The next question is, of course, how much weight you can lose and how much weight you should lose. Going overboard you can compromise your immune system and reduce muscle mass, which could cause a subsequent reduction in power output. Like other things in life, it’s a balance, and you have to balance the performance gains with your health.
There’s a difference between health and fitness; all you have to do is look at the riders in the Tour to see that they are fit but probably not as healthy. Extreme endurance events aren’t the healthiest thing you can do to your body, and as a consequence muscle mass is compromised, along with your immune system and short-term health. The same thing happens to a rider who cuts his body fat down too much. Many cyclists are naturally at 5-8% body fat, but some go even lower. If you drop below 5%, you really need to be careful. Performance won’t be optimal if you cut below your optimal weight; your power output will be reduced, and the weight loss performance gains could be negated by your reduction in power output. Use a power meter and track your weight on a daily basis to see if your overall w/kg ratio has gone down with your weight loss.
The chart below shows the relationship between your absolute average power and your power-to-weight ratio. Notice that the green bar (average power) and the blue bar (w/kg) are relatively close together. As the month goes on, they get farther and farther apart, with the blue bar (w/kg) growing much taller in relationship to the green bar (average power). This is exactly what you want. Your w/kg should increase in relation to your average power, showing that your overall performance has improved, either from weight loss or a higher functional threshold power. If you see the opposite (the blue bar dropping in relation to the green bar), either you are losing fitness or you have lost too much weight and are now losing power, as well.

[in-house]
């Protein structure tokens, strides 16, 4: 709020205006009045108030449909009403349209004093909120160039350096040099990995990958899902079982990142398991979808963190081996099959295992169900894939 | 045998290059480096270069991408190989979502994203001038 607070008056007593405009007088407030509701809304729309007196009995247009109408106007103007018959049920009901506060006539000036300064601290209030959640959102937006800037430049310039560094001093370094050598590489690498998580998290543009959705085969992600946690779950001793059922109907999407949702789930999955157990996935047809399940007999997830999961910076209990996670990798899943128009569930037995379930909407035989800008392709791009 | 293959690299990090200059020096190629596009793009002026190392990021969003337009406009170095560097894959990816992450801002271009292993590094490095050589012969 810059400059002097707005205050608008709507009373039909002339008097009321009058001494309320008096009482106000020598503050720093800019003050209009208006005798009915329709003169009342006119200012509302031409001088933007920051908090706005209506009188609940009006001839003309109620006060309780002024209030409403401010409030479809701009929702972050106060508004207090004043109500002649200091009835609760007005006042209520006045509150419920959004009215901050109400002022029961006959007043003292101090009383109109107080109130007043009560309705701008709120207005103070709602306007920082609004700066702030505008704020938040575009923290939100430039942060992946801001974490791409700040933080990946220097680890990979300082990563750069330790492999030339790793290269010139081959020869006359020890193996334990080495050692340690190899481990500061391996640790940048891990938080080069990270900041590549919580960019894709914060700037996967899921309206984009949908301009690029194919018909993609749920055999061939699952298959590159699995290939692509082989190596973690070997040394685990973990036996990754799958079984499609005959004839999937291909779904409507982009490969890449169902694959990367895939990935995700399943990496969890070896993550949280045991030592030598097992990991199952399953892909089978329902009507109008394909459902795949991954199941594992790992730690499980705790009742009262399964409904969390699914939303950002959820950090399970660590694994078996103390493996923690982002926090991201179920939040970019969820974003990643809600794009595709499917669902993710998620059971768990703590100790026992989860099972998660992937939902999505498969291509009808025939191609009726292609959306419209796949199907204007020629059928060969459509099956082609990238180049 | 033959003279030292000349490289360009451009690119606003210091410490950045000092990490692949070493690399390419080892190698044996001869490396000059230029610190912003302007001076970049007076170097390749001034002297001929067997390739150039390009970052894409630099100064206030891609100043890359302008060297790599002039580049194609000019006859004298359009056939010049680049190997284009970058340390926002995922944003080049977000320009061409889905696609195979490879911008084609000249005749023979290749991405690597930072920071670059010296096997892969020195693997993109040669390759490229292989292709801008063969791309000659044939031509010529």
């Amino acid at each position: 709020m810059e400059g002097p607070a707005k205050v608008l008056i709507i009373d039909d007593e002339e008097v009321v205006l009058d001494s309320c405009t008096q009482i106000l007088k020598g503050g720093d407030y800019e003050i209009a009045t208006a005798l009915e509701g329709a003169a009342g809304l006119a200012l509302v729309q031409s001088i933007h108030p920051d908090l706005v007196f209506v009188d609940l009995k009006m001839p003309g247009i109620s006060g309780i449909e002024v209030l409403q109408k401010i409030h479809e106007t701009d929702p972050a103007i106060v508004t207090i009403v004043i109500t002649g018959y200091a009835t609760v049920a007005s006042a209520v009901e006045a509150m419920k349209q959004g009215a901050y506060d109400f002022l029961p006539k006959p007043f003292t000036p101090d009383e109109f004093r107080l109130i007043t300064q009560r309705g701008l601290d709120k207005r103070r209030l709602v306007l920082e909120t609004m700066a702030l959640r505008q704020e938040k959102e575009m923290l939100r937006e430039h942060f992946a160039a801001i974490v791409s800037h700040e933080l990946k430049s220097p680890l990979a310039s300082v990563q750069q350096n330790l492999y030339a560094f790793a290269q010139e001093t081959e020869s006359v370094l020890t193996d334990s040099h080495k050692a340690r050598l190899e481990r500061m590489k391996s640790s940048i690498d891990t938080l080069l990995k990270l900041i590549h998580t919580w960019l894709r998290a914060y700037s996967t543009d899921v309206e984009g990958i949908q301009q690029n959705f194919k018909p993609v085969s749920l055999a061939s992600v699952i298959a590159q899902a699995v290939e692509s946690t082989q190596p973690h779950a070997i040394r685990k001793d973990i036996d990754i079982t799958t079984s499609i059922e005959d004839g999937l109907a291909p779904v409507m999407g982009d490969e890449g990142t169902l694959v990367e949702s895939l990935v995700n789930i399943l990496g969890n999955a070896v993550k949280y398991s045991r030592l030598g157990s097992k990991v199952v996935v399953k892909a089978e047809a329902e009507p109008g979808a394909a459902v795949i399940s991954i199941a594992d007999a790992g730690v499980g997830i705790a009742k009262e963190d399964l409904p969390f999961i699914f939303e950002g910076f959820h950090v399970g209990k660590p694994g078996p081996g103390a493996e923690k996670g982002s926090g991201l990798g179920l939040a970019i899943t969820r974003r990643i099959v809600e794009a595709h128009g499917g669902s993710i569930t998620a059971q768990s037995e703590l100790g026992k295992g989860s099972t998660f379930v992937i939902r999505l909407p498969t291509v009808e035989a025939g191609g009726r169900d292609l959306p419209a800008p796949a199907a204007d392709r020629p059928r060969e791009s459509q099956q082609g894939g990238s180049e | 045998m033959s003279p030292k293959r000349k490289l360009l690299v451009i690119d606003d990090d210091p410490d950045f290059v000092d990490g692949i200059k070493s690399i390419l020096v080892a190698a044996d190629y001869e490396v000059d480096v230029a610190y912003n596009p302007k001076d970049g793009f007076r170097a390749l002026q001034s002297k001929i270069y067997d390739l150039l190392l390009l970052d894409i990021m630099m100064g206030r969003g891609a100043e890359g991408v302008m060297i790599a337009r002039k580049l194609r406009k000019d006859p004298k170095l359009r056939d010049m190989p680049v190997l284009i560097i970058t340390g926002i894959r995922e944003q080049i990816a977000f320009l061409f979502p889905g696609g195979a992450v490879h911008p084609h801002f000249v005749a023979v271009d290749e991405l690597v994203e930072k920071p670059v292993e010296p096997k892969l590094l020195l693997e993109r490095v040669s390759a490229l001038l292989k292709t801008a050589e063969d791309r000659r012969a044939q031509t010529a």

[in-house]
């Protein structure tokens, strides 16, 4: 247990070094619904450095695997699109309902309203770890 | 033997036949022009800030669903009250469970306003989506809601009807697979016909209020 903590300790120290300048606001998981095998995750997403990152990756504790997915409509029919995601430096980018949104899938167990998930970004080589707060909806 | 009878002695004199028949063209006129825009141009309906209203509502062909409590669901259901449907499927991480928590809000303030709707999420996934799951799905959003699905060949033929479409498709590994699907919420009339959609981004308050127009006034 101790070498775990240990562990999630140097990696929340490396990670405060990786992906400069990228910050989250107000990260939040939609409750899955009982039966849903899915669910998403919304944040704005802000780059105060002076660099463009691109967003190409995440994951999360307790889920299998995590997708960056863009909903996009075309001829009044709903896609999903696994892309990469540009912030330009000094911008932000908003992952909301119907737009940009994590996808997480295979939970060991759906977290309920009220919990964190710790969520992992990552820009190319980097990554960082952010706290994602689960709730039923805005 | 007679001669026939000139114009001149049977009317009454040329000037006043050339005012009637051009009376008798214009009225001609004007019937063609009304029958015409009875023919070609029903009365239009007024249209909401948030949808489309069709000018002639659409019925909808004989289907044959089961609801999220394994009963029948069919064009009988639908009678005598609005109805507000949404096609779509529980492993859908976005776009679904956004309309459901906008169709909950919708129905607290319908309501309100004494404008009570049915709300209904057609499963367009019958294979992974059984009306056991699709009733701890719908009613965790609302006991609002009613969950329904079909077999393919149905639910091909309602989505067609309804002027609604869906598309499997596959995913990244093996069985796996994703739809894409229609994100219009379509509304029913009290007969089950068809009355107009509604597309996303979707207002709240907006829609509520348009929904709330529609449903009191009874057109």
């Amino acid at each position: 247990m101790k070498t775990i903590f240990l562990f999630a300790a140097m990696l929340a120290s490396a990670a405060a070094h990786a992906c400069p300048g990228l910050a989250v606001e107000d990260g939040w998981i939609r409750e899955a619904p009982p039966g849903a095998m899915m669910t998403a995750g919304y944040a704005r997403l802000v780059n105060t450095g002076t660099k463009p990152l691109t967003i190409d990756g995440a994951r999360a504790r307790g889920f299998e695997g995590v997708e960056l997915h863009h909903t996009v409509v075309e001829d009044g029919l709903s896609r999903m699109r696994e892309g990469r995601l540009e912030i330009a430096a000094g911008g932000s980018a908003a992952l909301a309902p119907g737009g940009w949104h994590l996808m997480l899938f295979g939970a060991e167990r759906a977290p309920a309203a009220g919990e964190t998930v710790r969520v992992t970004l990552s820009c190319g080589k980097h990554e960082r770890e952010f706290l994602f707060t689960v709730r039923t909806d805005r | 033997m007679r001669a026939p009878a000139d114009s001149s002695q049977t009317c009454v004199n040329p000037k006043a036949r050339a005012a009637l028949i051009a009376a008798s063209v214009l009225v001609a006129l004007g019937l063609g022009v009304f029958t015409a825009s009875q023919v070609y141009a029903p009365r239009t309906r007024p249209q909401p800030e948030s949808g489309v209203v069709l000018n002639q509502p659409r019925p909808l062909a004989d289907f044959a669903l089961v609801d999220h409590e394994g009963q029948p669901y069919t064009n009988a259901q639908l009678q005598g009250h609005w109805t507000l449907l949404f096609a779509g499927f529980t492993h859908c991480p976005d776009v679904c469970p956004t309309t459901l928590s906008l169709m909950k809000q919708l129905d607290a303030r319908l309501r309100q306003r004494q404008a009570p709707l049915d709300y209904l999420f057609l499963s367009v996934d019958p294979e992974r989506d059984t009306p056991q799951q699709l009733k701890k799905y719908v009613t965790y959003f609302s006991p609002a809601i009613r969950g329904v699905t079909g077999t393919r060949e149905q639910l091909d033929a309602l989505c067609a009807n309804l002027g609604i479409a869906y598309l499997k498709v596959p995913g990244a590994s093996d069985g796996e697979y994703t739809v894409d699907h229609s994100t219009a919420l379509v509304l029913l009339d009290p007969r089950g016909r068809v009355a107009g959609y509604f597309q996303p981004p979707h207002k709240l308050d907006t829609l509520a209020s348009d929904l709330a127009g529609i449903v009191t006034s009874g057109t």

One of the easiest things to do to improve your power-to-weight ratio is to cut weight. While fitness improvements sometimes give you more emotional bang for your buck, losing weight doesn’t take as long, and if you do it in a relatively slow manner (1 pound a week), you’ll be less likely to lose muscle mass. One of the keys I’ve found to losing weight gradually and maintaining your energy levels is to go to bed just a little hungry each night. Not starving, mind you, but a little bit hungry. This ensures that you’re under-feeding yourself slightly and encouraging your body to utilize fat stores while you sleep. This is a great way to lose body fat slowly and keep your immune system in check.
Power-to-weight ratio is an important component to success in cycling. Maintaining your health while making sure you have the best power-to-weight ratio possible is not easy. Take it slow and make sure you continue to train smart while decreasing your body fat, and at the same time see if you can shed some weight from your bike, as well. It’s not likely that a few pounds will make much difference in your performance, so if you have 1-2 pounds to lose and are wondering if you should try it, it’s best to play it safe and just not worry about it. However, it’s possible that with more than a few pounds of weight reduction, you could be the one at the top of the hill in the front group instead of near mid pack.